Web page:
To enable automated harmonic pattern detection in charts, follow these steps:

2. Select Indicators -> Search for Harmonic
3. Select Harmonic Pattern Detection by User “Reees”

This script not only identifies the patterns but also performs backtesting automatically.

Bullish Shark patterns begin with a downtrend (XA). After a retracement (BC), the final leg (target) extends upwards, suggesting a potential price reversal. The first price target is A, and the second is C, as defined in the chart below.

Automatic Shark Pattern Recognition with TradingView

6 Steps for Trading a Bullish Shark

1. Ensure the pattern occurs in a downtrend in a bull market.
2. When point C is confirmed, wait for a price increase to begin.
3. Set a stop-loss under point C.
4. The initial price target is point A, and the secondary target is point B.
5. Once the price reaches the initial target, consider taking partial profits and trailing your stop-loss to secure any gains.
6. If the price continues to rise, you can use additional Fibonacci retracement levels as potential exit points or set a new take-profit point at a key resistance level.

Is the Bullish Shark Reliable or Profitable?

Yes, based on our backtested trades, the bullish shark performs well and is reliable. Based on 23 years of S&P 500 data, it achieved its price target 54.35% of the time, with a 1.69% average return per trade. On the Nasdaq 100, it achieved its target of 66.75% with an average trade of +2.94%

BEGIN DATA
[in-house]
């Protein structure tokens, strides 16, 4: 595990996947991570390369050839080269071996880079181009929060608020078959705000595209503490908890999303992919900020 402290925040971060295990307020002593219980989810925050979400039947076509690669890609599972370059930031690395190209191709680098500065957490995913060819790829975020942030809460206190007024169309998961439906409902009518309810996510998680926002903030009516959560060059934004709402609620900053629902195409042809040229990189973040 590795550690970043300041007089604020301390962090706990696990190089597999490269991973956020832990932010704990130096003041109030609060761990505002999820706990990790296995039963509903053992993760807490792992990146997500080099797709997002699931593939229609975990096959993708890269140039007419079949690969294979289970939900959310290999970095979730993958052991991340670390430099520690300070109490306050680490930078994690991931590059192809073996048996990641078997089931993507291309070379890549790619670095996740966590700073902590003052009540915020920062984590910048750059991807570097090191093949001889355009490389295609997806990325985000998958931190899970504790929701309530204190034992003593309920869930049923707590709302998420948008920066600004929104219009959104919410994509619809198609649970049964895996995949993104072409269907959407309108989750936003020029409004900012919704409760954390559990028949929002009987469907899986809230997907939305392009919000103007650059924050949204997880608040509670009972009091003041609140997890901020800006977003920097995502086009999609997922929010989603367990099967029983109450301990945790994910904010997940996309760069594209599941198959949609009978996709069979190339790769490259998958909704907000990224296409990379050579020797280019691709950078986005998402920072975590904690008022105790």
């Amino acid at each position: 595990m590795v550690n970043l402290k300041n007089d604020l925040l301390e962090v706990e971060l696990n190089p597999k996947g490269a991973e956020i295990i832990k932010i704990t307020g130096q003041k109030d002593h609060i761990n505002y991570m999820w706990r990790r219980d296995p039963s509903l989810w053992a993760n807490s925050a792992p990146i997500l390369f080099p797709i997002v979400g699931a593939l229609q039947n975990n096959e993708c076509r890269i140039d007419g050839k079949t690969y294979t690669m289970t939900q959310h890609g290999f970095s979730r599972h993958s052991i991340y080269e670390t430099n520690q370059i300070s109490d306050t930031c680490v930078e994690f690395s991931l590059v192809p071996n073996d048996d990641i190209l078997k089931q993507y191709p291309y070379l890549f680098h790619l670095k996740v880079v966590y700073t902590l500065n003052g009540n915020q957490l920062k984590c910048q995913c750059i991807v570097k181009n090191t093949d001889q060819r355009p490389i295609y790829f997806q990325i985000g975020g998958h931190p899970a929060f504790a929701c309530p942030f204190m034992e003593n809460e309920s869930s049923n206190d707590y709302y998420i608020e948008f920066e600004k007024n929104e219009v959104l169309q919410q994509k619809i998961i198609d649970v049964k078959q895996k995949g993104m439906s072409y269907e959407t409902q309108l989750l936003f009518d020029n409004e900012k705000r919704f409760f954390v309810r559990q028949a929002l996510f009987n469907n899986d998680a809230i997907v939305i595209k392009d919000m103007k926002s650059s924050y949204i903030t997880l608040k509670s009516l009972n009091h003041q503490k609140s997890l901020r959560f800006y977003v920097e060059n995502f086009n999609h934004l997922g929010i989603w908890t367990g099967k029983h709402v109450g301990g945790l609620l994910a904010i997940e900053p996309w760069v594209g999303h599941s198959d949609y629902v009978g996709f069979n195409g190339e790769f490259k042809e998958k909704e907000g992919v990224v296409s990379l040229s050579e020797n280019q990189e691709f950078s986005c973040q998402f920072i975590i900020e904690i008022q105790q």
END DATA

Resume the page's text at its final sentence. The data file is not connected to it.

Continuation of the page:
Performance varies incredibly for each stock; for example, Tesla had only a 28% win rate and a 35% average loss per trade.

Trading the bullish shark with Microsoft Corp. would have resulted in 68.75% of trades hitting the price target, which produced an average return per trade of 6.29%.

Because of these mixed results, traders should ensure they trade stocks in a strong uptrend.

Bearish Shark patterns begin with a downtrend (AB). After a retracement (BC), the final leg (target) extends downwards, suggesting a potential price reversal. The first price target is A, and the second is C, as defined in the chart below.

6 Steps for Trading a Bearish Shark

1. Ensure the pattern occurs in an uptrend in a bear market.
2. When point C is confirmed, wait for a price decrease to begin.
3. Set a stop-loss above point C.
4. The initial price target is point A, and the secondary target is point B.
5. Once the price reaches the initial target, consider taking partial profits and trailing your stop-loss to secure any gains.
6. If the price continues to fall, you can use additional Fibonacci retracement levels as potential exit points or set a new take-profit point at a key resistance level.

Is the Bearish Shark Reliable or Profitable?